Current Atherosclerosis Reports

, Volume 14, Issue 5, pp 476–483

Evolving Concepts of Oxidative Stress and Reactive Oxygen Species in Cardiovascular Disease

Authors

    • Division of Cardiovascular Medicine, Department of MedicineUniversity of Massachusetts Medical School
  • John F. KeaneyJr.
    • Division of Cardiovascular Medicine, Department of MedicineUniversity of Massachusetts Medical School
Clinical Trials and Their Interpretations (J Plutzky, Section Editor)

DOI: 10.1007/s11883-012-0266-8

Cite this article as:
Chen, K. & Keaney, J.F. Curr Atheroscler Rep (2012) 14: 476. doi:10.1007/s11883-012-0266-8

Abstract

Cardiovascular disease (CVD) continues to be a substantial health-care burden, despite recent treatment advances. Oxidative stress has long been regarded as a key pathophysiological mediator that ultimately leads to CVD including atherosclerosis, hypertension and heart failure. Over the past decade, emerging evidence has shifted our understanding of reactive oxygen species (ROS) from its harmful role to being signaling molecules. Here, we reviewed recent advances in our understanding of ROS that mediate the complex process of CVDs, with a focus on major ROS signaling and sources such as mitochondria and Nicotinamide Adenine Dinucleotide Phosphate (NADPH) oxidases.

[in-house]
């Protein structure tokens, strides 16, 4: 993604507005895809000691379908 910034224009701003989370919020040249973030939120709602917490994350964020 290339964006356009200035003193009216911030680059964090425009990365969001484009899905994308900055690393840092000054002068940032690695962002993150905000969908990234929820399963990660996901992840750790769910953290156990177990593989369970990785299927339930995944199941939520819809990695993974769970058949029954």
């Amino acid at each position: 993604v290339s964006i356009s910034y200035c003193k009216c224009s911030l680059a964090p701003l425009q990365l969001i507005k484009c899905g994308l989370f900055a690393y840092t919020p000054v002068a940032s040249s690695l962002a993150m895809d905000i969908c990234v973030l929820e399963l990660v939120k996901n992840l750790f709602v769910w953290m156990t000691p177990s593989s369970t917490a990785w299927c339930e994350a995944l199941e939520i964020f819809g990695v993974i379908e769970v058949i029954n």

Keywords

Reactive oxygen species Oxidative stress Oxidative signaling Cardiovascular disease Oxidative biomarker Antioxidant therapy Atherosclerosis Hypertension

Copyright information

© Springer Science+Business Media, LLC 2012